Score! Very Famous Cellist wants to help! I figure I should start with a modest plea: “Would you consider making a statement urging management to end the lockout? I could record a video on my phone. Your support would mean so much to us in Atlanta.”

Very Famous Cellist seems willing, but insists, “I don’t want to take sides.” Offers instead to make a less partisan statement about great art in general, about how music should not be held hostage by labor disputes.

As I nod in agreement, Personal Assistant of Very Famous Cellist intervenes, pointedly demanding more detail about who I am and what I want with her Very Famous Cellist. No offense, Personal Assistant is doing a damn fine job of protecting him from people like me, trying to take advantage of Very Famous Cellist’s generous nature. I introduce myself, and Personal Assistant says, “We’re aware of the situation in Atlanta, and we’re very concerned,” but her obvious primary concern is, “How quickly can I get rid of this person harassing my boss?”

As it turns out, Personal Assistant need not have worried, because Very Famous Cellist’s generous nature is presently endearing him to the orchestra. “Here, try my cello!” repeated to anyone nearby, and an adoring crowd gathers, preventing any further harassment.

Later, on stage waiting for the concert to begin, I warm up on the Bach I once played for Very Famous Cellist, years ago, when he generously (of course) consented to hear me and offer advice. As I play, still reminding myself of the “greater motivic awareness” he counseled, who but the Very Famous Cellist himself should appear in the stage left wings! Making goofy faces at the bass section! He’s making small talk with the guy beside me; is he avoiding eye contact with me, like a jury about to announce a defendant’s guilt, because he’s changed his mind about helping us? No, I’m reading way too much into this. I do not, however, resume warming up my Bach; I’ve been bounced off my game, and now I need to focus on the music on the stand in front of me. Ah, yes, the arpeggio in the fourth movement: a knuckle-cruncher. I do about thirty reps.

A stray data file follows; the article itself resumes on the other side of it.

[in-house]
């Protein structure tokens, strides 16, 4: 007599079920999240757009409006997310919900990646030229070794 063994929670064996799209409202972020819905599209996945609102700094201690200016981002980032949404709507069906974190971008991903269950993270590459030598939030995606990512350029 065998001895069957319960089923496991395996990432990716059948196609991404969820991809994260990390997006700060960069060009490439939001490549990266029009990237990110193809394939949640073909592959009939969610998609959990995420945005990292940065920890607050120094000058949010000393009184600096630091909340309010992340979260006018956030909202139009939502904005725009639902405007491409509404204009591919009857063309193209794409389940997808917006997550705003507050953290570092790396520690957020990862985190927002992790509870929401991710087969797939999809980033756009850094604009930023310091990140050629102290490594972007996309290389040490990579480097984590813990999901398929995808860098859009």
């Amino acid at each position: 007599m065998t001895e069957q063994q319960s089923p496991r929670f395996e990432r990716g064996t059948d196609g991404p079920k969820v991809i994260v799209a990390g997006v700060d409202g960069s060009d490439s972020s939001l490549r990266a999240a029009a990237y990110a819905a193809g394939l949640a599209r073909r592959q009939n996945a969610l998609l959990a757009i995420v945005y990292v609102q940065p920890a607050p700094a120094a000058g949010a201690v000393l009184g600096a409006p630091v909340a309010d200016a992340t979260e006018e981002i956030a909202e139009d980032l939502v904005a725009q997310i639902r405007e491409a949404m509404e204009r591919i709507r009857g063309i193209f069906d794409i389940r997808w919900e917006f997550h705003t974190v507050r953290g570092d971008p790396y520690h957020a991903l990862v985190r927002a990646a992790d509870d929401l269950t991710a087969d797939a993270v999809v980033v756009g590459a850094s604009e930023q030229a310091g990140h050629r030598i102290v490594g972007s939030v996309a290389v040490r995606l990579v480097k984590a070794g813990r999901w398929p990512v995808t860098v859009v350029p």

Reminding myself during intermission what was to be gained by venturing nothing, I pin a note to Very Famous Cellist’s dressing room door, reiterating my request. I’m rewarded later with a proffered business card: the Personal Assistant’s email address. In my mind, I’m already writing tomorrow morning’s email solicitation for help, trying to maintain a delicate balance between forlorn humility and self-assured righteousness. I allow myself optimism, of a sort; in the words of Virginia Hepner, CEO of the Woodruff Arts Center, “I’m pretty optimistic. I have to be; I work in the arts.” True that, Virginia, true that.

Scorecard for the trip:
Expenses: gas; 1 night moderately cheap hotel; 2 meals at cheap restaurants (<$10/meal); 3 bottles of 5-hour energy drink so I don’t fall asleep at the wheel (or the bass); the hassle of rescheduling lessons because of an unexpected road trip; and putting 2 dogs in daycare for a day because my wife has to work late and we don’t want the chair chewed again (see previous blog post, “A Day in the Life of a Locked-Out Orchestra Musician“).
Income: enough to cover expenses.
Intangibles: The possibility of Very Famous Cellist offering a statement of support; the opportunity to give a demo CD to a talented young conductor (I am, after all, a composer); making new friends, connections, colleagues; and nurturing my soul with beautiful music, and sharing that joy with an appreciative audience.

Hope they call again. Working feels good.